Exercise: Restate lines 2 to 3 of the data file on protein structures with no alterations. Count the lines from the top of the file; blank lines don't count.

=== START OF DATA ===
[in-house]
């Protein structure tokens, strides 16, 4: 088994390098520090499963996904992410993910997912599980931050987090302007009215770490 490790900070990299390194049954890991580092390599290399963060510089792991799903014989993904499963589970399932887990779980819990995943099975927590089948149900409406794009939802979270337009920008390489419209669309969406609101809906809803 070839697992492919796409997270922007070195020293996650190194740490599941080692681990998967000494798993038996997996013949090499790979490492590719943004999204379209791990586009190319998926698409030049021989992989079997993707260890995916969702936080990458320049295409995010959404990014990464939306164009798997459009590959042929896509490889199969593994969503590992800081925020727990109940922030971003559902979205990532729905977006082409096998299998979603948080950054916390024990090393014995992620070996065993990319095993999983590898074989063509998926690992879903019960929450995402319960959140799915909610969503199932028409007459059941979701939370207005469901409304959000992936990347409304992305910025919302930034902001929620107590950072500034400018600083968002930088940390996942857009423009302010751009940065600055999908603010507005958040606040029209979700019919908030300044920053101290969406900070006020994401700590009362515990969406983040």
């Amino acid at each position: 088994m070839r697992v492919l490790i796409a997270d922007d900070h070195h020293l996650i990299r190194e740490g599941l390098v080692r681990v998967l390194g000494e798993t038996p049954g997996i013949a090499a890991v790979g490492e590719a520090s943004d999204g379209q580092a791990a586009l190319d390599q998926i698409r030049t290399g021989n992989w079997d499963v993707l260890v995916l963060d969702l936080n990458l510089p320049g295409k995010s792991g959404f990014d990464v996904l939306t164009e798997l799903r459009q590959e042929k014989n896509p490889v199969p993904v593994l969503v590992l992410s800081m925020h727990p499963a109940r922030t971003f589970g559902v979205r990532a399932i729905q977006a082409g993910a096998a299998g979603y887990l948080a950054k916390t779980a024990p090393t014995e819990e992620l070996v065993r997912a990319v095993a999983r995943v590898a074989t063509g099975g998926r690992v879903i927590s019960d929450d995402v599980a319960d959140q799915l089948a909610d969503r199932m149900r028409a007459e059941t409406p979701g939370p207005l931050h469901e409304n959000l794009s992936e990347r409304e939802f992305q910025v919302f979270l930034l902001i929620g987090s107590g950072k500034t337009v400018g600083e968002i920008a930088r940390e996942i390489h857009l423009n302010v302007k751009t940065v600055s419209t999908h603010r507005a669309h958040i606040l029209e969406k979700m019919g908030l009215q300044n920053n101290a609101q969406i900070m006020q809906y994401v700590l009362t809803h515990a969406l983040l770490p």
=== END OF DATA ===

């Protein structure tokens, strides 16, 4: 088994390098520090499963996904992410993910997912599980931050987090302007009215770490 490790900070990299390194049954890991580092390599290399963060510089792991799903014989993904499963589970399932887990779980819990995943099975927590089948149900409406794009939802979270337009920008390489419209669309969406609101809906809803 070839697992492919796409997270922007070195020293996650190194740490599941080692681990998967000494798993038996997996013949090499790979490492590719943004999204379209791990586009190319998926698409030049021989992989079997993707260890995916969702936080990458320049295409995010959404990014990464939306164009798997459009590959042929896509490889199969593994969503590992800081925020727990109940922030971003559902979205990532729905977006082409096998299998979603948080950054916390024990090393014995992620070996065993990319095993999983590898074989063509998926690992879903019960929450995402319960959140799915909610969503199932028409007459059941979701939370207005469901409304959000992936990347409304992305910025919302930034902001929620107590950072500034400018600083968002930088940390996942857009423009302010751009940065600055999908603010507005958040606040029209979700019919908030300044920053101290969406900070006020994401700590009362515990969406983040």
């Amino acid at each position: 088994m070839r697992v492919l490790i796409a997270d922007d900070h070195h020293l996650i990299r190194e740490g599941l390098v080692r681990v998967l390194g000494e798993t038996p049954g997996i013949a090499a890991v790979g490492e590719a520090s943004d999204g379209q580092a791990a586009l190319d390599q998926i698409r030049t290399g021989n992989w079997d499963v993707l260890v995916l963060d969702l936080n990458l510089p320049g295409k995010s792991g959404f990014d990464v996904l939306t164009e798997l799903r459009q590959e042929k014989n896509p490889v199969p993904v593994l969503v590992l992410s800081m925020h727990p499963a109940r922030t971003f589970g559902v979205r990532a399932i729905q977006a082409g993910a096998a299998g979603y887990l948080a950054k916390t779980a024990p090393t014995e819990e992620l070996v065993r997912a990319v095993a999983r995943v590898a074989t063509g099975g998926r690992v879903i927590s019960d929450d995402v599980a319960d959140q799915l089948a909610d969503r199932m149900r028409a007459e059941t409406p979701g939370p207005l931050h469901e409304n959000l794009s992936e990347r409304e939802f992305q910025v919302f979270l930034l902001i929620g987090s107590g950072k500034t337009v400018g600083e968002i920008a930088r940390e996942i390489h857009l423009n302010v302007k751009t940065v600055s419209t999908h603010r507005a669309h958040i606040l029209e969406k979700m019919g908030l009215q300044n920053n101290a609101q969406i900070m006020q809906y994401v700590l009362t809803h515990a969406l983040l770490p």